Removing a data element from the stack data structure is called a pop operation. The pop operation has two following steps:

  • The value of the top variable will be incremented by one whenever you delete an item from the stack.
  • The topmost variable of the stack is stored in another variable, and then the value of the top variable will be decremented by one.
  • The pop operation returns the deleted element that was stored in another variable as a result.

Stack data structure states an underflow condition when you try to delete a data element when the stack is already empty.

pop-operation.

Algorithm of pop operation:

Begin

 if top = 0

 stack is empty

 value = stack(top)

 top=  =top -1

end

Implementation of pop operation:

int pop()

{

if (top == -1)

{

printf(“underflow condition”);

}

else

{

return stack[top--];

}

}

Peek Operation:

  • Peek operations involve returning the topmost data element of the stack without removing it from the stack.
  • Underflow conditions may occur if you try to return the topmost element if the stack is already empty.

peek-operation.

Algorithm of peek operation:

Begin 

 if top = -1

 stack is empty

 data = stack[top]

 return data

end

Implementation of a peek operation:

int peek()

{

if (top == -1)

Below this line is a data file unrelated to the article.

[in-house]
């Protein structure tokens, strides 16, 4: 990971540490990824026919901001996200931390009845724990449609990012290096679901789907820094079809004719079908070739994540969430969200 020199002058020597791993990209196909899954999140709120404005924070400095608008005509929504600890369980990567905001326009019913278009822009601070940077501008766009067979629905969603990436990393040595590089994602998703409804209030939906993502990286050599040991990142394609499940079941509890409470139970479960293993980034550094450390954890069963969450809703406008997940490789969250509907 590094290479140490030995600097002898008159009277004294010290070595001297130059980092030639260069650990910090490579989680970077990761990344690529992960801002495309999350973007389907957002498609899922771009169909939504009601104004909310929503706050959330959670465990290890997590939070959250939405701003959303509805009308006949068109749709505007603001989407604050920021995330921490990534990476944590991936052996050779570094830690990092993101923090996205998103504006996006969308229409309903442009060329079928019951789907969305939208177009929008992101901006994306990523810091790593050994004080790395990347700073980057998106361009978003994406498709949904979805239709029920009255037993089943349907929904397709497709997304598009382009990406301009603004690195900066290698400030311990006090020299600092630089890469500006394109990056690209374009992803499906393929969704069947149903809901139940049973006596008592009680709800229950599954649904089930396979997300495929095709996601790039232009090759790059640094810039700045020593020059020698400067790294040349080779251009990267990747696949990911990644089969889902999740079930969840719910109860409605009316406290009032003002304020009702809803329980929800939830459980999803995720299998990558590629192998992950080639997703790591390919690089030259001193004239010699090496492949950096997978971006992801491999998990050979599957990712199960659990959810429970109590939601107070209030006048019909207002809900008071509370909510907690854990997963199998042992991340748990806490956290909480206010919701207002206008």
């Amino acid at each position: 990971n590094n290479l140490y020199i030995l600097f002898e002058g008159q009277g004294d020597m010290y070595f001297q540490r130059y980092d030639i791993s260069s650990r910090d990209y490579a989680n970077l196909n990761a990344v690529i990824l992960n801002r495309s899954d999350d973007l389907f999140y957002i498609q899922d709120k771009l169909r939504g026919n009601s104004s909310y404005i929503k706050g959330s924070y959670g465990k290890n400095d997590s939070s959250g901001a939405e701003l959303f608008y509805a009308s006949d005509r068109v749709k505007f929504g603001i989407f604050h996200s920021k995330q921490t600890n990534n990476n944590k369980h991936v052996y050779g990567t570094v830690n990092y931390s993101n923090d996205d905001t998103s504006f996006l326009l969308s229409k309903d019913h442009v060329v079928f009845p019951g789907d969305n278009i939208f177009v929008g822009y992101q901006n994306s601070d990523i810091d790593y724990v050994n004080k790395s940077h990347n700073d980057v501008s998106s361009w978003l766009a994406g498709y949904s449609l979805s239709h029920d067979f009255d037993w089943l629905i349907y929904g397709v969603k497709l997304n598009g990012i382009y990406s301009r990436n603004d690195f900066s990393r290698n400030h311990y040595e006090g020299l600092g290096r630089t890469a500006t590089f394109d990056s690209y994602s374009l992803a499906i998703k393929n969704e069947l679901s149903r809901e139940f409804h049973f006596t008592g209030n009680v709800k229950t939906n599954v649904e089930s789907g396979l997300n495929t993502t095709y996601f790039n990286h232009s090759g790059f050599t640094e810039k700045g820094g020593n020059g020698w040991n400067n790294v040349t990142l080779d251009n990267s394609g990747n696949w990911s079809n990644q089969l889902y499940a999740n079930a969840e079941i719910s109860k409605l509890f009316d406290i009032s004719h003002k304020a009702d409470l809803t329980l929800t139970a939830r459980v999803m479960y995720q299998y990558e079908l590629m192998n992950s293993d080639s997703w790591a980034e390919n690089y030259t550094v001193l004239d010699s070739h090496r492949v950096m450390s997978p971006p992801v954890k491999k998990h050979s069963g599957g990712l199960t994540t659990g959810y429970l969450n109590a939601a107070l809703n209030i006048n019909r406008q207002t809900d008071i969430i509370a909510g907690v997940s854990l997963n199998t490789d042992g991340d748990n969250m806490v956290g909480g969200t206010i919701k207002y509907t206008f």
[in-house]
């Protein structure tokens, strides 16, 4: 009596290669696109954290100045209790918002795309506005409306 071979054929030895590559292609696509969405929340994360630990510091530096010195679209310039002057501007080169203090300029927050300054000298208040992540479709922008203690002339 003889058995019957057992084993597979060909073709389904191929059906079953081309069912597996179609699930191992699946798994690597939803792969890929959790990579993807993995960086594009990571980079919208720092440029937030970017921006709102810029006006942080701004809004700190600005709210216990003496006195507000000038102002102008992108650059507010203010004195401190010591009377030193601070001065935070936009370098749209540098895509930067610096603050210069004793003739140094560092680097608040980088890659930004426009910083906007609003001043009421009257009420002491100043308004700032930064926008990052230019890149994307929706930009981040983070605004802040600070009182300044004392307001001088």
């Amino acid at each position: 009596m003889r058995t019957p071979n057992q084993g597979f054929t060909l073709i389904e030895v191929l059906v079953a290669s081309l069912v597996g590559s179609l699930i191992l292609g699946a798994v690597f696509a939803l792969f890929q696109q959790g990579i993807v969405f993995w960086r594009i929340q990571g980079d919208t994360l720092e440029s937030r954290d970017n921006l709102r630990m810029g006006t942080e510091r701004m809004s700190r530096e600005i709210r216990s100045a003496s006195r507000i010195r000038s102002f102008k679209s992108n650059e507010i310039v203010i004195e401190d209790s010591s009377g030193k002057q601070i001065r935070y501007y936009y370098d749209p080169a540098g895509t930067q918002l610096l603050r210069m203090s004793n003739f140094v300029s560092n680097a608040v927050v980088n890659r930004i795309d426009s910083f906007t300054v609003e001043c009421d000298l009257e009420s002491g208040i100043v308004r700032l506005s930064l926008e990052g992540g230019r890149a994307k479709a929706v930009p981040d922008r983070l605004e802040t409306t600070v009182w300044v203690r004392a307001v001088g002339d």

{

   printf(“underflow”);

   return 0;

}

else

{

   return stack[top];

}

}

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Pros and Cons of Stack Implementation Using Array 

There are various pros and cons of a stack implementation using an array, they are:

Pros: 

  • It requires no extra memory to store the pointers in stack implementation using an array.
  • More efficient in terms of time, compared to stack implementation using linked-list.

Cons: 

  • The size of the stack is fixed, so it cannot increase and decrease stack implementation using an array.
  • Insertion and deletion in an array are quite difficult as it stores the elements in consecutive memory locations.

With this, we have reached the end of the stack implementation using an array tutorial.

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Next Step

"Stack implementation using linked-list" can be your next topic, wherein you will learn how to implement stack using linked-list structure.

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If you have any questions regarding the "stack implementation using array" tutorial, please feel free to mention them in the comment section below. We will resolve your problems as soon as possible. 

Happy learning!